It’s that time of year again. Students are headed back to school. In the U.S., approximately 77 million children, teenagers, and adults of all ages embark on a learning journey this fall. Some of them approach that journey with excitement and anticipation. Others feel fear and dread. When I was a student, I felt a mixture of anticipation and fear each August. Looking back on the experience, I uncover a few lessons for leaders.
Do Something New
Part of what I enjoyed each fall was that I would be exploring personally uncharted territory. I would be exposed to new ideas, new information, and new challenges. All of these combined together to expand my way of thinking and how I viewed the world. This helps leaders see problems in new ways—and create new solutions, too.
Meet New People
Making new friends is not easy for me. My fellow introverts understand the comfort and safety of old friends. Nevertheless, meeting new people can also be exciting because the introduction of a new person into my world is like adding some special flavoring or spice to a dish. The dynamics and experience change. Meeting new people also creates connections to new opportunities and brings new resources to the team.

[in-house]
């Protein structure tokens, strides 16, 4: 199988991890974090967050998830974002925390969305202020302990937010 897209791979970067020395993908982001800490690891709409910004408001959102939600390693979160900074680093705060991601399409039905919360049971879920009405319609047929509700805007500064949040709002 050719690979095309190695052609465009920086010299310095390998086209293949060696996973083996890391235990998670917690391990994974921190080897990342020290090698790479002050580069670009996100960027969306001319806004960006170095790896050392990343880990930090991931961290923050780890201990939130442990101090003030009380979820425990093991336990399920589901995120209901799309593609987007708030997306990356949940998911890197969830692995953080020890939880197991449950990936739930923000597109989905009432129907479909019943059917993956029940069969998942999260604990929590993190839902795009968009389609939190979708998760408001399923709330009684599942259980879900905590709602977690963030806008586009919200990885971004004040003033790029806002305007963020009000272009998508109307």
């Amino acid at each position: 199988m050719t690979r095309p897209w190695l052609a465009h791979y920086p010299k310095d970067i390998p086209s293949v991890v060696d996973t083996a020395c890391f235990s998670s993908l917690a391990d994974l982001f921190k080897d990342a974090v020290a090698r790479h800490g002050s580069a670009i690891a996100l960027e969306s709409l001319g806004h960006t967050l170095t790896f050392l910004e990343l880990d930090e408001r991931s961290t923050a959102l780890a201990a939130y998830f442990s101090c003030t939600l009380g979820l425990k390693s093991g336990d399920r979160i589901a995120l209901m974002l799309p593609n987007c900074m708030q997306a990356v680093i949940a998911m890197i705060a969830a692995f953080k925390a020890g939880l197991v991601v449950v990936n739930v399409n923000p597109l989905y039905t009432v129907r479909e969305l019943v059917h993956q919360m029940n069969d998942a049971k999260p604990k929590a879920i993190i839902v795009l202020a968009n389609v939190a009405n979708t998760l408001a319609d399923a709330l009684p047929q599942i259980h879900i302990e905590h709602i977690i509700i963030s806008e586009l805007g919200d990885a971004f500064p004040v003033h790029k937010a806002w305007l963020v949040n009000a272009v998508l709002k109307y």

Stop Doing Something Old
Making time for classes each fall also required that I stop doing other things. For me, transitioning from summer break to the school year usually meant giving up something good like biking, or having breakfast on the patio in the morning. However, I also made way for things that had much greater potential for positive impact in my life (see the two points above). Leaders need to assess what they’re doing and get rid of the bad and merely good things. (See my previous article The Sick, Dead, and Merely Good.)
Envision a Grander Future
Perhaps the most important dynamic of going to school is that the purpose is to create a better future. Institutions of education talk a lot about “preparing tomorrow’s leaders.” It’s rather cliché, but it’s true. The purpose of education is to impart knowledge, provide experience, and develop skills so that individuals can influence the future. That sounds a lot like leadership! Leaders need to be actively engaged, today, in envisioning a grander future.
Leaders need to be more like students: They need to 1) do new things, 2) meet new people, 3) stop doing old things, and 4) envision a better tomorrow. Leaders are not stuck in the past or even the present. They are actively engaged and fully invest themselves into tomorrow.
Dr. Scott Yorkovich is a leadership coach and consultant. He works with individuals, small and medium organizations, and ministries. Contact him at ScottYorkovich[at]LeadStrategic.com with your questions.
Photo “Students of Saint Mary’s” by Robert of Fairfax. Available at Flickr.com.